No; you omit a fourth option. Players won't like it, but the season isn't played for the benefit of the players, and it avoids the negatives of each of those three options you cite: more scheduled doubleheaders. Then you can fit a full 162 games into fewer days.

David, I'd love that option. Of course I thought of it, having grown up in the doubleheader era, and I omitted it only because there's no chance of its ever being adopted. But then again since there's no more chance that they'll adopt the other three options, I probably should have added it to my list.

BTW just for the record, are you talking about Old School "bargain bills", or separate admission day-nighters? Each has its own distinctive appeals and problems in terms of finances and logistics.
   38. jack the seal clubber (on the sidelines of life) Posted: October 09, 2012 at 02:06 PM (#4260599)
I usually am into the LDSs


I'm telling Bryce Harper about your immoral activities with Mormon women, Sugar Bear.

I oppose expansion of the playoffs in MLB because I don't want the sport turning into the NBA where the season is held just to eliminate six teams, or whatever, and to scoop in revenues . I also don't like the format where the wild card winner or team with the inferior record is immediately rewarded with two home games, although that hasn't really been a factor yet. The nature of baseball lends itself to inferior teams reaching or winning the World Series (1973 Mets, etc.) The one thing I do like is that winning the division means something (and at this point it just means you don't have to play in the wild card game).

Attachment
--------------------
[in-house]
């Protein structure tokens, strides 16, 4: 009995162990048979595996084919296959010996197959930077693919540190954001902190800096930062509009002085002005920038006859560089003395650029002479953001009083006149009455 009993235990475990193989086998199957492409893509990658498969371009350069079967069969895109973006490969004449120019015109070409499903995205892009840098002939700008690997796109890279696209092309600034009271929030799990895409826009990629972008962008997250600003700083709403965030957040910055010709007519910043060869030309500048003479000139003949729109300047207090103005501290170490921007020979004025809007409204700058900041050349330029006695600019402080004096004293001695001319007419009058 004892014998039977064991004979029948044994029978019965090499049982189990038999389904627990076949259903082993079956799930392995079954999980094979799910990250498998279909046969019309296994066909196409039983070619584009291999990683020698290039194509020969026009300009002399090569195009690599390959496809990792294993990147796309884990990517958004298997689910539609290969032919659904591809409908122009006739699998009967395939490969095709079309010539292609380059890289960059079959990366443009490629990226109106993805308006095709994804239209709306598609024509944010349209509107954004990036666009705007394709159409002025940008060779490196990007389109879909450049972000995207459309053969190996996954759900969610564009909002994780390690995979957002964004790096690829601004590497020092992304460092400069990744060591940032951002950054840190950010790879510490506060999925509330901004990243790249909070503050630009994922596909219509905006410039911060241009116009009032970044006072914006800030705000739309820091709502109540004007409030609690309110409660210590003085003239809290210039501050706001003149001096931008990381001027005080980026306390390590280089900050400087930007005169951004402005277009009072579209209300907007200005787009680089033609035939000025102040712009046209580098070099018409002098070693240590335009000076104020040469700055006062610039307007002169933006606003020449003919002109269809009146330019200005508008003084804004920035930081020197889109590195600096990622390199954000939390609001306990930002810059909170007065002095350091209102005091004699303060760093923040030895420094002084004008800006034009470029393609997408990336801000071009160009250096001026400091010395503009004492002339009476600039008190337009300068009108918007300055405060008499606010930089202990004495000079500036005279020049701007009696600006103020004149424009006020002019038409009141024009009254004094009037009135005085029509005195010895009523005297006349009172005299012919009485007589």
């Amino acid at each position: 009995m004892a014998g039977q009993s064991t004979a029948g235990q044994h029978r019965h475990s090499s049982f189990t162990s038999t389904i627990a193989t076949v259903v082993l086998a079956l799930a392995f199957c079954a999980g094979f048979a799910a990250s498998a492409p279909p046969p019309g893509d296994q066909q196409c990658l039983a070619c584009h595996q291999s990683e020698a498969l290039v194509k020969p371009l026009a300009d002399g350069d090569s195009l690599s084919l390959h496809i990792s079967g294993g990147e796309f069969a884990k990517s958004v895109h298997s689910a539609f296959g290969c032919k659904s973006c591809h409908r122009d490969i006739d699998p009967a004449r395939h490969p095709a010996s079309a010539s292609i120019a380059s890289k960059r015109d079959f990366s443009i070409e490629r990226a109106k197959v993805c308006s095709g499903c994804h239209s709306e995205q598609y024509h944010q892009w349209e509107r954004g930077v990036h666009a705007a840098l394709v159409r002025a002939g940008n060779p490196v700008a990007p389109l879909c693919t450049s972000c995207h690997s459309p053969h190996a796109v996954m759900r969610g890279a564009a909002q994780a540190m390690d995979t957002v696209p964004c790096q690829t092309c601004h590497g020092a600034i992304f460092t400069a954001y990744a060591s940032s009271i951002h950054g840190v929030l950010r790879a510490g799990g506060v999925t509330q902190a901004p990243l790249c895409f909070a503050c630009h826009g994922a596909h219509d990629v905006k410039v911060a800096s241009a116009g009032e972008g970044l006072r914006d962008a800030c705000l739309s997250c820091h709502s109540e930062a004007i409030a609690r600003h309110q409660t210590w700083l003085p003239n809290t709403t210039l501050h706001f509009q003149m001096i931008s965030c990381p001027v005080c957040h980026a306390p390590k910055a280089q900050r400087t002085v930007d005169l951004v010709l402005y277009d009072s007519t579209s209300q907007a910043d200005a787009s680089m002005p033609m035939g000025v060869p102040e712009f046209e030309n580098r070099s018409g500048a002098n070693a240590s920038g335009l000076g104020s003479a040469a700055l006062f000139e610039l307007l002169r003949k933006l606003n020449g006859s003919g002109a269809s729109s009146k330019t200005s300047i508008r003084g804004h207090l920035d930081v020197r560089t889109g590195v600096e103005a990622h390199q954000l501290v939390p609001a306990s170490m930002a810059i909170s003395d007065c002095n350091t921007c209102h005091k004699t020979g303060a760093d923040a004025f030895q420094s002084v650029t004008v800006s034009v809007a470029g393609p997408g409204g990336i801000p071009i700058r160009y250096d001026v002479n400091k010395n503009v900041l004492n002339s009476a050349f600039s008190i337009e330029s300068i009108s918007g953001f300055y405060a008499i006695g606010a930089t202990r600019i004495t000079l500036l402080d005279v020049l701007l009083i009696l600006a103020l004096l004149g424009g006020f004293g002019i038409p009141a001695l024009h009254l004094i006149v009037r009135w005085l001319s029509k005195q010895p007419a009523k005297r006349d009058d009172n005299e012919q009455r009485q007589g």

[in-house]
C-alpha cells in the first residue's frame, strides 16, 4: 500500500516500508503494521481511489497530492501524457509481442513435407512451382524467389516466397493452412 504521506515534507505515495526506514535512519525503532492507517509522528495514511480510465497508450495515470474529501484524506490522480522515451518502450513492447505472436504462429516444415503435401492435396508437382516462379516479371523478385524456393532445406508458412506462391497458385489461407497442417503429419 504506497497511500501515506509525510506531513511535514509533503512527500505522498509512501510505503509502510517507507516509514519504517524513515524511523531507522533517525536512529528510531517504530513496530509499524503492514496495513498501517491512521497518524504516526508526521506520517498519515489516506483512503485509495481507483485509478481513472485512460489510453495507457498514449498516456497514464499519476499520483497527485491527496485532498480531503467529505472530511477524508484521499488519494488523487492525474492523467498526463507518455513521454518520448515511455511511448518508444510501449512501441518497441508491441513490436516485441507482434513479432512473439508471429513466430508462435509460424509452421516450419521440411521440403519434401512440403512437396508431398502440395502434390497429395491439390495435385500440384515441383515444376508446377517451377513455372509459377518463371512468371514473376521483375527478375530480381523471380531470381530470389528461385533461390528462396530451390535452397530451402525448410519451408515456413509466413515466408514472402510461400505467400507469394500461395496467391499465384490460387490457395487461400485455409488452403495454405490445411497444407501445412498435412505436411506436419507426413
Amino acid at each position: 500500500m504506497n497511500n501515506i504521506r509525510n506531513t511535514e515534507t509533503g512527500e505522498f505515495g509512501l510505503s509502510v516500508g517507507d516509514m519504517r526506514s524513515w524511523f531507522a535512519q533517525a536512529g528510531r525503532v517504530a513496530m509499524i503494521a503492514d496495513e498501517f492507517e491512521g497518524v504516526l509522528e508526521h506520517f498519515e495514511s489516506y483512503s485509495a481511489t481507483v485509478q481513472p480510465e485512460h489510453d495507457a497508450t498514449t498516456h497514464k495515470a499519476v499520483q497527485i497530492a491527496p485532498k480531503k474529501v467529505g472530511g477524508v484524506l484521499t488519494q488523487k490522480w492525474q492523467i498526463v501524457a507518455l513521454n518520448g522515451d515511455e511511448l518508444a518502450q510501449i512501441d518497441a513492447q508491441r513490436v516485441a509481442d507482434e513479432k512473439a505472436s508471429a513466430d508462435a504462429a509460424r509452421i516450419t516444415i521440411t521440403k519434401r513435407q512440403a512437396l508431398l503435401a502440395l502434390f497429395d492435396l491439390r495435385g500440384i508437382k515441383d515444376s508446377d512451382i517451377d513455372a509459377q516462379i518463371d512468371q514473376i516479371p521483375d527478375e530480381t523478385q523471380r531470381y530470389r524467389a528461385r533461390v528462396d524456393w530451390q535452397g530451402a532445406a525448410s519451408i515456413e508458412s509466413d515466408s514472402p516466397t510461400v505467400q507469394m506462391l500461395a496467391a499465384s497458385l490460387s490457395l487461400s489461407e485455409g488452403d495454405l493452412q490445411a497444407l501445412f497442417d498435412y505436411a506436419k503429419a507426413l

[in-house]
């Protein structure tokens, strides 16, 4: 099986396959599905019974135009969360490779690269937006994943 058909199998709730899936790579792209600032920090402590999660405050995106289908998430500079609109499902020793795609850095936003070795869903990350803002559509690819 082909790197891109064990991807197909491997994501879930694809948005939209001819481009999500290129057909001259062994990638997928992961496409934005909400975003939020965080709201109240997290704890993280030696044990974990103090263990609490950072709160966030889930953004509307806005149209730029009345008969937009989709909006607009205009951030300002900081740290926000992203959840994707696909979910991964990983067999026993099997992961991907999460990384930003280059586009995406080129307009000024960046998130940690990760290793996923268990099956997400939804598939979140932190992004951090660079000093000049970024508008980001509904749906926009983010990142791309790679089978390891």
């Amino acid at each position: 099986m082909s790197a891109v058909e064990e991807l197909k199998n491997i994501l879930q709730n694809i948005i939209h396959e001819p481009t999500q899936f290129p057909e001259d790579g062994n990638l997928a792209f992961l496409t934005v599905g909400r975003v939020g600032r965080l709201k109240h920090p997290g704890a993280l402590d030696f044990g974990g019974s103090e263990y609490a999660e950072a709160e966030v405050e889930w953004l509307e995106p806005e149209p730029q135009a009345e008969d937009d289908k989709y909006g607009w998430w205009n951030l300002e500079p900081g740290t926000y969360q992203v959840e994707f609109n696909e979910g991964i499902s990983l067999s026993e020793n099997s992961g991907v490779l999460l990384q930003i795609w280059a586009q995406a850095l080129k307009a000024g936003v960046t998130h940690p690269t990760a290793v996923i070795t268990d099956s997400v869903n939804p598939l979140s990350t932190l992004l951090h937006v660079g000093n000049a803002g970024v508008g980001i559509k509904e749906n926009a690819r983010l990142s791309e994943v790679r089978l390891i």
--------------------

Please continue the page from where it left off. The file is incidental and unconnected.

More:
39. Tippecanoe Posted: October 09, 2012 at 02:36 PM (#4260645)
I'm still trying to process the monumental injustice of the 111-win '54 Indians defeat at the hands of the 97-win Giants. And don't even start me on the 1906 Cubs. This "World Series" is just a crapshoot.
   40. Everybody Loves Tyrus Raymond Posted: October 09, 2012 at 03:31 PM (#4260710)
I would prefer a 154 game season, then 2 out of 3, then three seven-game series, but if that won't happen, I like this better than how they used to do it immediately prior.


Agree 100% with all of this.
   41. Tom Nawrocki Posted: October 09, 2012 at 03:47 PM (#4260736)
Players won't like it, but the season isn't played for the benefit of the players, and it avoids the negatives of each of those three options you cite: more scheduled doubleheaders.